In the Middle Ages, Arabic and Persian were taught in madrasas (Islamic religious schools) in Azerbaijan and when the Aghgoyunlu state (1468-1501) established relations with some European countries then the services of those bilingual merchants, travellers and ambassadors were called upon as interpreters.
In the 19th century, with the occupation of the northern areas of Azerbaijan by the Russian Empire, the number of Azerbaijanis travelling to Europe and learning mainly the French language began to increase. Naturally, the development of Baku’s oil industry encouraged further interest in other languages. However, the systematic teaching of foreign languages, especially English, in Azerbaijan dates only from the late 1920s. The People’s Education Commissariat launched English language education in 1925-26.
The Baku People’s Education Institute, responsible for the professional development of teaching staff in Baku and for the supply of qualified staff to schools, actually first organised courses in 1923 for teachers wanting to learn English as well as other European languages. Graduates received a certificate. The design of teaching programmes took students’ ages into account and focused mainly on correct pronunciation and the development of reading and writing skills. The programme for the middle-age group of students was designed to achieve the effective reading and translation of simple articles, older graduates were expected to be able to speak English, write essays independently, translate etc.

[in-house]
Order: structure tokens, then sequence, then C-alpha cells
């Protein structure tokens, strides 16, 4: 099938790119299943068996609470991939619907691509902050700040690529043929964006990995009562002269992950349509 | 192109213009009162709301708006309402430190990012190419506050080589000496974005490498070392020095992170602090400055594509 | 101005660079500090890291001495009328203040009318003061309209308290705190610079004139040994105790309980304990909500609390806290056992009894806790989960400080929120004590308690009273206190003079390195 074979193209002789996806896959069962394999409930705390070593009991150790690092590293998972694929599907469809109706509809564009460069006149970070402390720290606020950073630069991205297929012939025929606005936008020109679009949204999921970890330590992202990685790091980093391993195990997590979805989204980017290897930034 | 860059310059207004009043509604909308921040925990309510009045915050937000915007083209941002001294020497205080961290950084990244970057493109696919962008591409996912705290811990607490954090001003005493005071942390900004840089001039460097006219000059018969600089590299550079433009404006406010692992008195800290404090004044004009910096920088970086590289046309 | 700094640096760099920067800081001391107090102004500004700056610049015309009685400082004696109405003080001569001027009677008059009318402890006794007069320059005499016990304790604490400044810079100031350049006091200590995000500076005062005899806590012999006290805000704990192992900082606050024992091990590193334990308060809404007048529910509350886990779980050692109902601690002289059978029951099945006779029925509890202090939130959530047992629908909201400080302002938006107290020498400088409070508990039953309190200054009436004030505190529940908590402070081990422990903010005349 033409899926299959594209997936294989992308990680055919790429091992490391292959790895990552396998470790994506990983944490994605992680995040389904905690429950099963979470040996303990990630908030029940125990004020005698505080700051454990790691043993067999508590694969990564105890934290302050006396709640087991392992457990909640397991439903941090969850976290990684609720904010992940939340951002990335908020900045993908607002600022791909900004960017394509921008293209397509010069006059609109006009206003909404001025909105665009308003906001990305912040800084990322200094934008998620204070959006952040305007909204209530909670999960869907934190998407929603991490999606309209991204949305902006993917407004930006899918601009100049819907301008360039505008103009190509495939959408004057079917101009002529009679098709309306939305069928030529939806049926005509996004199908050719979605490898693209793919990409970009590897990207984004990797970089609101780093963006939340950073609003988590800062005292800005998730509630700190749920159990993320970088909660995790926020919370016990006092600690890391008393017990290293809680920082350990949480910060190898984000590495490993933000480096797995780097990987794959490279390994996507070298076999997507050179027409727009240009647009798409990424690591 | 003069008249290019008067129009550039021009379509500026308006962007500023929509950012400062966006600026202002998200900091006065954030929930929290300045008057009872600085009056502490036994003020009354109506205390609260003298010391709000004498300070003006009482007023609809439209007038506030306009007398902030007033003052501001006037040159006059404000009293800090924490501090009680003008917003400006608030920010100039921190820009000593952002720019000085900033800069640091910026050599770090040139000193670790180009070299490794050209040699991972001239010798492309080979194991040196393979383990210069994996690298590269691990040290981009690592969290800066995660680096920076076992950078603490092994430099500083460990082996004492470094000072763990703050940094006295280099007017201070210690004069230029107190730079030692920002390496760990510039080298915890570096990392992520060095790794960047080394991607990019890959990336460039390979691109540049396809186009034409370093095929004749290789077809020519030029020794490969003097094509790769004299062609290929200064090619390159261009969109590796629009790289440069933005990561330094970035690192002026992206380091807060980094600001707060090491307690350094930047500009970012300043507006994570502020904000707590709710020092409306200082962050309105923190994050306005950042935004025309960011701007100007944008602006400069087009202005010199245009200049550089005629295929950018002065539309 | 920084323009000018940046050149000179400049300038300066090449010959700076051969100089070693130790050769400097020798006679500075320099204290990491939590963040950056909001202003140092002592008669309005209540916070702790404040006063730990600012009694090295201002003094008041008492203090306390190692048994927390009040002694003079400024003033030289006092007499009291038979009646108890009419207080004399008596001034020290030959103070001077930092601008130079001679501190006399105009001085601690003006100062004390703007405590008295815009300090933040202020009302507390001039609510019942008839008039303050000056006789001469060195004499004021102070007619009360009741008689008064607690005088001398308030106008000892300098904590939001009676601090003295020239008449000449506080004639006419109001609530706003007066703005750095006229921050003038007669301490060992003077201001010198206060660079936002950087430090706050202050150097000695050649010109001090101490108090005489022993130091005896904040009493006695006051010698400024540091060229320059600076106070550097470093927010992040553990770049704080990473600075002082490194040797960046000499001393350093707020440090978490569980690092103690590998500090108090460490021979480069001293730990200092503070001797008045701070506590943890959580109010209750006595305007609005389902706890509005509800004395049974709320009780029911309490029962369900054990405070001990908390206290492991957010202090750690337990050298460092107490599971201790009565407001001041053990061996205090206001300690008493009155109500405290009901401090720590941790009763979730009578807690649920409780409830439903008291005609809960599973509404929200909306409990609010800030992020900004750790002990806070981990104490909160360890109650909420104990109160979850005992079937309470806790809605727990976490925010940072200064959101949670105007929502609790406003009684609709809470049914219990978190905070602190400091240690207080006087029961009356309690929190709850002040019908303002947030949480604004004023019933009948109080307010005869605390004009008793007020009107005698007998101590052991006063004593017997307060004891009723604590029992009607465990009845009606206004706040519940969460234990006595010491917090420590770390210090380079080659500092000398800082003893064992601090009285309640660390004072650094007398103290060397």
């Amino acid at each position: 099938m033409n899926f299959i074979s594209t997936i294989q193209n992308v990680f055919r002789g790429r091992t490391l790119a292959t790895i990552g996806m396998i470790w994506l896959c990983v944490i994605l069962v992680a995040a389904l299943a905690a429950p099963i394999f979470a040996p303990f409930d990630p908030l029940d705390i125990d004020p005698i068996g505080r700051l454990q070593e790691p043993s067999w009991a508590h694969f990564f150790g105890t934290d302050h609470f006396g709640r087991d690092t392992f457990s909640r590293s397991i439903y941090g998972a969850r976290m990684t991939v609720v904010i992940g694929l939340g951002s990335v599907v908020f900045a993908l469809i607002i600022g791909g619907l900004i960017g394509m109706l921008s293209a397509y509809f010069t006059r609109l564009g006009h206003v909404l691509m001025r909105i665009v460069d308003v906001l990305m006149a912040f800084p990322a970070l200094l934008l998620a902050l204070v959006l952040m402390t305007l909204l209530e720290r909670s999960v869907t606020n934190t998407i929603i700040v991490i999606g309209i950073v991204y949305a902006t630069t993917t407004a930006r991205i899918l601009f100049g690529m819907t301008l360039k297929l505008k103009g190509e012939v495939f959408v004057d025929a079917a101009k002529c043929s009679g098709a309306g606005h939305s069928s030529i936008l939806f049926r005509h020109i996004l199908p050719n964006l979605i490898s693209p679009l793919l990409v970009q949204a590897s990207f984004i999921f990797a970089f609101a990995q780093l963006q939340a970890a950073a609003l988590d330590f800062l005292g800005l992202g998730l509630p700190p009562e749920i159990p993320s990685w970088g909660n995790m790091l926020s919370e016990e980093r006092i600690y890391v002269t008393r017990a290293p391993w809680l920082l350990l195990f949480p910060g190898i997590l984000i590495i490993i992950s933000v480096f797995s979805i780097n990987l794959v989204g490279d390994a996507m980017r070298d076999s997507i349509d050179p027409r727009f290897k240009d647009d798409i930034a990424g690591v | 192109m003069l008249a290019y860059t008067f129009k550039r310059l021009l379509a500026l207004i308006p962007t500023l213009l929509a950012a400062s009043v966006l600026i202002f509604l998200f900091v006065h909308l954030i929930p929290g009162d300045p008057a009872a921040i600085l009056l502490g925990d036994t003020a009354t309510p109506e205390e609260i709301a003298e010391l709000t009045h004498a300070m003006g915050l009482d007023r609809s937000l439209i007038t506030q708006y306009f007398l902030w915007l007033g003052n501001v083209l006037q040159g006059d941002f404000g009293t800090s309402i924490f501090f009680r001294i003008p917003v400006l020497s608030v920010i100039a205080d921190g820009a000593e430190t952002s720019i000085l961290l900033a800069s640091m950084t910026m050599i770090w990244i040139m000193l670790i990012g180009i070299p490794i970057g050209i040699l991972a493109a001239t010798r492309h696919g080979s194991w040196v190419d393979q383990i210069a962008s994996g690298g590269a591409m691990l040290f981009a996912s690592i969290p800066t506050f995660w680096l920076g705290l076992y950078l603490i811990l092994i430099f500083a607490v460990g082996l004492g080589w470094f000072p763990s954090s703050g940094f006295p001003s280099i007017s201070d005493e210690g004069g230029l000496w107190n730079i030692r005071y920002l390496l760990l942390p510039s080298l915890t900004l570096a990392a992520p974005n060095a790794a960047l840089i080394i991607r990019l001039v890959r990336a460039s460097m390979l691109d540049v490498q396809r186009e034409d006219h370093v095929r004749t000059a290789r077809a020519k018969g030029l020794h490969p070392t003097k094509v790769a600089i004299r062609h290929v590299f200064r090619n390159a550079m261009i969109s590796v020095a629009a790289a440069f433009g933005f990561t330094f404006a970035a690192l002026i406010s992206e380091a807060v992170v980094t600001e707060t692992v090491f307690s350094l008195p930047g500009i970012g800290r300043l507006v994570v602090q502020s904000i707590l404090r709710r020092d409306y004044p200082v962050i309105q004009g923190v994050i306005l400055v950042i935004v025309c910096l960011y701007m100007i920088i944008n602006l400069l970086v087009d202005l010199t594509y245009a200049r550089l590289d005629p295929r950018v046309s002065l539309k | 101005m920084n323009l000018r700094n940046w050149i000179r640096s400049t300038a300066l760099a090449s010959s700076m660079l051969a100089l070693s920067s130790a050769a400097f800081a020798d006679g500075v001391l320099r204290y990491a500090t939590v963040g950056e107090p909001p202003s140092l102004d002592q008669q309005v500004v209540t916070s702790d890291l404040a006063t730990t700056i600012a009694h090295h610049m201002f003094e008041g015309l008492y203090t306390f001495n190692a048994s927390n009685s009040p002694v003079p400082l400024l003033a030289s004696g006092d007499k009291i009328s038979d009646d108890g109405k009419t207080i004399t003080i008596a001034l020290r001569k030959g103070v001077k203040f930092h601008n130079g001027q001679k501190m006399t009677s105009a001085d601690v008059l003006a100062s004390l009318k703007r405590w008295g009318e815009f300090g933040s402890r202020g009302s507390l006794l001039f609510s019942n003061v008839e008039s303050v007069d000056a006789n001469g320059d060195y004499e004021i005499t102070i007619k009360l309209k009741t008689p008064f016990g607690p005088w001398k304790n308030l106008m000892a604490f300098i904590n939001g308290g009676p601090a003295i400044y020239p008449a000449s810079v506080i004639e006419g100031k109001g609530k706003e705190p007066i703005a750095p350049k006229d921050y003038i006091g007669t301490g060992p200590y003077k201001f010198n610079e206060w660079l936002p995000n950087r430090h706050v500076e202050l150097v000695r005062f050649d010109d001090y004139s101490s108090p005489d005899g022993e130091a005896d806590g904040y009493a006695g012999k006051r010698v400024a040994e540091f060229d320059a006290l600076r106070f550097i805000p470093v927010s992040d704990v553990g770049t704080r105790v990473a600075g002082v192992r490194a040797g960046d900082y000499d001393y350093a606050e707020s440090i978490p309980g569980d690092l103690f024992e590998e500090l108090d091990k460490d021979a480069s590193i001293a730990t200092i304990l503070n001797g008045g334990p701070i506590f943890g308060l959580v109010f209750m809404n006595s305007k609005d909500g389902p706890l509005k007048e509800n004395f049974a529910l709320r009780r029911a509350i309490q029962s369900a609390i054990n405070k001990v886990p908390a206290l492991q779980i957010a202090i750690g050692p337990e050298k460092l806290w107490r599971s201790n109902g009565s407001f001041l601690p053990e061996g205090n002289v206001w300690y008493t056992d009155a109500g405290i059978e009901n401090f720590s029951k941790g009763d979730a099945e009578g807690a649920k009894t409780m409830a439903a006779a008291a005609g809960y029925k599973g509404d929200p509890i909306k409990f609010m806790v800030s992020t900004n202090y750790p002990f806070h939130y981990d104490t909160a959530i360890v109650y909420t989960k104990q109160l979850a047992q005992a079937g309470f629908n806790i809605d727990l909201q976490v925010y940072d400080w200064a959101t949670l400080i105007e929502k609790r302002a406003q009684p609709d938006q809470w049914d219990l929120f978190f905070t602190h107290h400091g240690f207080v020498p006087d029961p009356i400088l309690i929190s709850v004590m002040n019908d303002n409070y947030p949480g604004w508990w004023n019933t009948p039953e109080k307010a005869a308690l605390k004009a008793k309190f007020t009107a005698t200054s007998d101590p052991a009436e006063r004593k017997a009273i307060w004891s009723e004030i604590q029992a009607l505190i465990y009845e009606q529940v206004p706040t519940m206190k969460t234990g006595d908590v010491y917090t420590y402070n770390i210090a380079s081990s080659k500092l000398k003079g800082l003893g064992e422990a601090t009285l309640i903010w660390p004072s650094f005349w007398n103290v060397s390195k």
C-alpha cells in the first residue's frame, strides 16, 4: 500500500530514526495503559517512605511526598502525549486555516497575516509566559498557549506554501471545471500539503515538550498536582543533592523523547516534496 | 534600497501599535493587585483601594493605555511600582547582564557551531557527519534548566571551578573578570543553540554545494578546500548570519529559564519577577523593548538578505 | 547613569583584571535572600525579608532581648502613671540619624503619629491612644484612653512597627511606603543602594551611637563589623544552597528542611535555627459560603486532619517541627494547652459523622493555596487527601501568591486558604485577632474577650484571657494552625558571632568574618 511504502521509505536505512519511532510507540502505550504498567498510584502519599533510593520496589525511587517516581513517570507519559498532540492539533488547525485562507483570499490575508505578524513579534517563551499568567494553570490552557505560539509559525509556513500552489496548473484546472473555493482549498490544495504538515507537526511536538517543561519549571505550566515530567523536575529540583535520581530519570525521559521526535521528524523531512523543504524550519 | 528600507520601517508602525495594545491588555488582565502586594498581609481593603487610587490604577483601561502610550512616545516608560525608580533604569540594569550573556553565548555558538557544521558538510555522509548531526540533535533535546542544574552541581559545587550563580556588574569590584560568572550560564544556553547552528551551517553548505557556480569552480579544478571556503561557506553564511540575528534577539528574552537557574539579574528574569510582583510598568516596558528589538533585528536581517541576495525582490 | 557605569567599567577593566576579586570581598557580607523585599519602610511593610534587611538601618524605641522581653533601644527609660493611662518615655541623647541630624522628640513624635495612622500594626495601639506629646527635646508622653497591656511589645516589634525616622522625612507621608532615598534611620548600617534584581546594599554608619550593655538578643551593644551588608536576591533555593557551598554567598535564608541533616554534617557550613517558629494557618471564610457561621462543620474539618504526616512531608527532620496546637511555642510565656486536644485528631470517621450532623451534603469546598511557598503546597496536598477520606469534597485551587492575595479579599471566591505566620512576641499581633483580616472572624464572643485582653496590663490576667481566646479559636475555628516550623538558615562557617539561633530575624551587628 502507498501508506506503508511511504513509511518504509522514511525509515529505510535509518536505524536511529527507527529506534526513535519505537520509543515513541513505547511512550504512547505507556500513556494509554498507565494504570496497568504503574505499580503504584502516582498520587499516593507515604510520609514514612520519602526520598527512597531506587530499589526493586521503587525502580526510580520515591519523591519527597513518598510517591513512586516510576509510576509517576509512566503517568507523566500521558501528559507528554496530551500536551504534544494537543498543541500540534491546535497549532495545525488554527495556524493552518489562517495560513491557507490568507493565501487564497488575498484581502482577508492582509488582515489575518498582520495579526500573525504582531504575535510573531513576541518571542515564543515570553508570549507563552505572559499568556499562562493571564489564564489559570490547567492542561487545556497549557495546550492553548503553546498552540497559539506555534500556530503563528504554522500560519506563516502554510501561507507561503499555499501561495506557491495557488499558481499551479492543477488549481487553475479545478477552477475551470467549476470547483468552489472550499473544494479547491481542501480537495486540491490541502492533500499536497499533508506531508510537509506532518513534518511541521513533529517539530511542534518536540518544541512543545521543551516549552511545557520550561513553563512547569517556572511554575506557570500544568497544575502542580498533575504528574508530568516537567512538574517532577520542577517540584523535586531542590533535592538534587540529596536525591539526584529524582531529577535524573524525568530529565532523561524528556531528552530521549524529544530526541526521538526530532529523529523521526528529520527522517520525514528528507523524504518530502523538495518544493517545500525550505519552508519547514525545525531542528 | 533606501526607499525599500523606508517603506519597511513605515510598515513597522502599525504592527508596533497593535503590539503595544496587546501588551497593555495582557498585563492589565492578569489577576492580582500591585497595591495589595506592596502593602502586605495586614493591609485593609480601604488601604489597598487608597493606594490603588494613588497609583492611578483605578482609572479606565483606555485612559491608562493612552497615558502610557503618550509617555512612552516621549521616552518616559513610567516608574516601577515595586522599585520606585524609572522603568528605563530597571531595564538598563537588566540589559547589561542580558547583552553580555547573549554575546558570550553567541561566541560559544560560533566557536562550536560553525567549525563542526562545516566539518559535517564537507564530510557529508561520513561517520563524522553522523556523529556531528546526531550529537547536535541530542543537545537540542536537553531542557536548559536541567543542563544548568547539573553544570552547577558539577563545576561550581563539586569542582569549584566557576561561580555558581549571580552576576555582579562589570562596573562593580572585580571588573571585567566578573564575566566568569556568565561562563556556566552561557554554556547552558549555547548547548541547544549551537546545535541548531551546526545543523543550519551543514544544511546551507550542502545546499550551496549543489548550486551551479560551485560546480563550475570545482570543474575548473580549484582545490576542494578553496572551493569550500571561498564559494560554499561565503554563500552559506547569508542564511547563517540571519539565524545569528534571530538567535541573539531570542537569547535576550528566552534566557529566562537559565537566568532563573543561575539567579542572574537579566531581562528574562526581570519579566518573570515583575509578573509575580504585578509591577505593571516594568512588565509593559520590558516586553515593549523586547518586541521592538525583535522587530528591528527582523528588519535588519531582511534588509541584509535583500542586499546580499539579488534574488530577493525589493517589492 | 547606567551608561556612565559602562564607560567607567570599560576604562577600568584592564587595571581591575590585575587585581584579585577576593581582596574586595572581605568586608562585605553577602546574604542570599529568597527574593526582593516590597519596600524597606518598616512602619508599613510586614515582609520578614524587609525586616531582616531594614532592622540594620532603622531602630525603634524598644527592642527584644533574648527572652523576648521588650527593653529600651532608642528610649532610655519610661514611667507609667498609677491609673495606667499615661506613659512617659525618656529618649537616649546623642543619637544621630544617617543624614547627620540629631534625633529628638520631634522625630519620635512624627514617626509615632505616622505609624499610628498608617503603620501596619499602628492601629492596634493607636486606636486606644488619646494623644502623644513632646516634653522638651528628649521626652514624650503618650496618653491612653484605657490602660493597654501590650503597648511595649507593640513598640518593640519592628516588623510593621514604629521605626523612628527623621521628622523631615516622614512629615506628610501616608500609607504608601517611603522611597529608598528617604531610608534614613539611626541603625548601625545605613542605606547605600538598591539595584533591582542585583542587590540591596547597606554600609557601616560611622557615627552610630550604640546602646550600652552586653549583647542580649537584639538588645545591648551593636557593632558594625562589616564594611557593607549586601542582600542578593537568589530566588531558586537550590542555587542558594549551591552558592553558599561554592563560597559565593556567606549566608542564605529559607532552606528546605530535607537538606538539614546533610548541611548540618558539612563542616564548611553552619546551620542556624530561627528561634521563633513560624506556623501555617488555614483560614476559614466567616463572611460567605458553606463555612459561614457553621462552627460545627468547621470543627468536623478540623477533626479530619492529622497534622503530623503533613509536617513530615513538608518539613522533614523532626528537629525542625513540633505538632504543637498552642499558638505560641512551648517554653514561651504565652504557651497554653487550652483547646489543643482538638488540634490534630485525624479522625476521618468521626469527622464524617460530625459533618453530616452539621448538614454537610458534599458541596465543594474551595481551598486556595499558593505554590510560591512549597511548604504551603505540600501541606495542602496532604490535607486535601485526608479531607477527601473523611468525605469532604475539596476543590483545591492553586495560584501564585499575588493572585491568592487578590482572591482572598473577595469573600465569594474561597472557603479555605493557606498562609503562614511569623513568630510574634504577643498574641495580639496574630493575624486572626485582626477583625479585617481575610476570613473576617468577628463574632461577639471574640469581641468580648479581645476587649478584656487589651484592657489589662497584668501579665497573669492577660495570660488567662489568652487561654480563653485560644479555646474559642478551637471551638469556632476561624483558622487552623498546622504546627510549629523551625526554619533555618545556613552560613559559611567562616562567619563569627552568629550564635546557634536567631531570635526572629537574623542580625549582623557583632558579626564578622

In the academic year 1925-1926, English, German, French, Greek and Italian were taught at the Azerbaijan State Pedagogical Institute. The teachers had usually studied in Moscow and Leningrad. Lectures in the English language were also delivered at the Azerbaijan State University (now Baku State University).
The Republic’s People’s Education Commissariat prioritised the teaching of one foreign language in all faculties of higher education institutions. At a meeting on 26 May 1928, it ruled that English should be an obligatory subject in the University’s faculty of Oriental Studies.